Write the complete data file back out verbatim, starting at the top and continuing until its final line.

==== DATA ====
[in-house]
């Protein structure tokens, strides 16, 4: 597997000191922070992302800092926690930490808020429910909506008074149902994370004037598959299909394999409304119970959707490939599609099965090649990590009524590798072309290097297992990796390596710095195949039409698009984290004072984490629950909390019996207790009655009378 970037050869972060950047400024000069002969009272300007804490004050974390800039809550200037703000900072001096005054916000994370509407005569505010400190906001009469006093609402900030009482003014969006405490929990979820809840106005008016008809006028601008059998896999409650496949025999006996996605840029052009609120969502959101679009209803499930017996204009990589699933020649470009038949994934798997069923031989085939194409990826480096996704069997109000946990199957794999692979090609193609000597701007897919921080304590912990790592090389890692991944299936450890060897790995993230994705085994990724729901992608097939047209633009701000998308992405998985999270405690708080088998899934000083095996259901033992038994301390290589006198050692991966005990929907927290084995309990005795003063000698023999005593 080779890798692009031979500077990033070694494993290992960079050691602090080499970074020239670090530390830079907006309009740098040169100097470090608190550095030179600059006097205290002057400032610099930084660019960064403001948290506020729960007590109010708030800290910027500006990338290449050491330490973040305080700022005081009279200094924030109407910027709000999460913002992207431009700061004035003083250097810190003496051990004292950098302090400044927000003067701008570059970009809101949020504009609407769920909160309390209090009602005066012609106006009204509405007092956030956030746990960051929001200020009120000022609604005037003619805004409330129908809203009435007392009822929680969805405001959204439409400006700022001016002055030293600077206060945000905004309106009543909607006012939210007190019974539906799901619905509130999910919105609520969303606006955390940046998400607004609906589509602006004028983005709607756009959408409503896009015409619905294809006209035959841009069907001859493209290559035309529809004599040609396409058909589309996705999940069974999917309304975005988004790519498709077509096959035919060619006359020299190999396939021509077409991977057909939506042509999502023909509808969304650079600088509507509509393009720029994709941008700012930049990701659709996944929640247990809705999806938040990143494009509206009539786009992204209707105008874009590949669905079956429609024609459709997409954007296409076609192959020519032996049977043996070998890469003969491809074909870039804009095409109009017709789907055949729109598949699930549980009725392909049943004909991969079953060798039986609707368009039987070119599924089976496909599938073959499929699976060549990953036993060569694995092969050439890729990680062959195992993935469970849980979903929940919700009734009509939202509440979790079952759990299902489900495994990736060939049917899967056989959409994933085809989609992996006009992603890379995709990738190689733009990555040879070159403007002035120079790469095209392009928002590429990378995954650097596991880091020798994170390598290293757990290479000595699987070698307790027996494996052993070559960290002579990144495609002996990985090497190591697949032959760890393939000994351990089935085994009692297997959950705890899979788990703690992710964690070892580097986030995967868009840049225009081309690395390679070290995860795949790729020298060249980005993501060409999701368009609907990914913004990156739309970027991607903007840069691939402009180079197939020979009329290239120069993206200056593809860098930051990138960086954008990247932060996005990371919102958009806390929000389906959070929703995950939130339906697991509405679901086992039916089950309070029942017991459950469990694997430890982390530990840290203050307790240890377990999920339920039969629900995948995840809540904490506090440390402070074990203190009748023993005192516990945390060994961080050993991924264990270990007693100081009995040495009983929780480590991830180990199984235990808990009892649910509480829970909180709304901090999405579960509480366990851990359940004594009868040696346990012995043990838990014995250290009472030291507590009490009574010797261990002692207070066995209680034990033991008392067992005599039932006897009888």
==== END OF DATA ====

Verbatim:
[in-house]
């Protein structure tokens, strides 16, 4: 597997000191922070992302800092926690930490808020429910909506008074149902994370004037598959299909394999409304119970959707490939599609099965090649990590009524590798072309290097297992990796390596710095195949039409698009984290004072984490629950909390019996207790009655009378 970037050869972060950047400024000069002969009272300007804490004050974390800039809550200037703000900072001096005054916000994370509407005569505010400190906001009469006093609402900030009482003014969006405490929990979820809840106005008016008809006028601008059998896999409650496949025999006996996605840029052009609120969502959101679009209803499930017996204009990589699933020649470009038949994934798997069923031989085939194409990826480096996704069997109000946990199957794999692979090609193609000597701007897919921080304590912990790592090389890692991944299936450890060897790995993230994705085994990724729901992608097939047209633009701000998308992405998985999270405690708080088998899934000083095996259901033992038994301390290589006198050692991966005990929907927290084995309990005795003063000698023999005593 080779890798692009031979500077990033070694494993290992960079050691602090080499970074020239670090530390830079907006309009740098040169100097470090608190550095030179600059006097205290002057400032610099930084660019960064403001948290506020729960007590109010708030800290910027500006990338290449050491330490973040305080700022005081009279200094924030109407910027709000999460913002992207431009700061004035003083250097810190003496051990004292950098302090400044927000003067701008570059970009809101949020504009609407769920909160309390209090009602005066012609106006009204509405007092956030956030746990960051929001200020009120000022609604005037003619805004409330129908809203009435007392009822929680969805405001959204439409400006700022001016002055030293600077206060945000905004309106009543909607006012939210007190019974539906799901619905509130999910919105609520969303606006955390940046998400607004609906589509602006004028983005709607756009959408409503896009015409619905294809006209035959841009069907001859493209290559035309529809004599040609396409058909589309996705999940069974999917309304975005988004790519498709077509096959035919060619006359020299190999396939021509077409991977057909939506042509999502023909509808969304650079600088509507509509393009720029994709941008700012930049990701659709996944929640247990809705999806938040990143494009509206009539786009992204209707105008874009590949669905079956429609024609459709997409954007296409076609192959020519032996049977043996070998890469003969491809074909870039804009095409109009017709789907055949729109598949699930549980009725392909049943004909991969079953060798039986609707368009039987070119599924089976496909599938073959499929699976060549990953036993060569694995092969050439890729990680062959195992993935469970849980979903929940919700009734009509939202509440979790079952759990299902489900495994990736060939049917899967056989959409994933085809989609992996006009992603890379995709990738190689733009990555040879070159403007002035120079790469095209392009928002590429990378995954650097596991880091020798994170390598290293757990290479000595699987070698307790027996494996052993070559960290002579990144495609002996990985090497190591697949032959760890393939000994351990089935085994009692297997959950705890899979788990703690992710964690070892580097986030995967868009840049225009081309690395390679070290995860795949790729020298060249980005993501060409999701368009609907990914913004990156739309970027991607903007840069691939402009180079197939020979009329290239120069993206200056593809860098930051990138960086954008990247932060996005990371919102958009806390929000389906959070929703995950939130339906697991509405679901086992039916089950309070029942017991459950469990694997430890982390530990840290203050307790240890377990999920339920039969629900995948995840809540904490506090440390402070074990203190009748023993005192516990945390060994961080050993991924264990270990007693100081009995040495009983929780480590991830180990199984235990808990009892649910509480829970909180709304901090999405579960509480366990851990359940004594009868040696346990012995043990838990014995250290009472030291507590009490009574010797261990002692207070066995209680034990033991008392067992005599039932006897009888």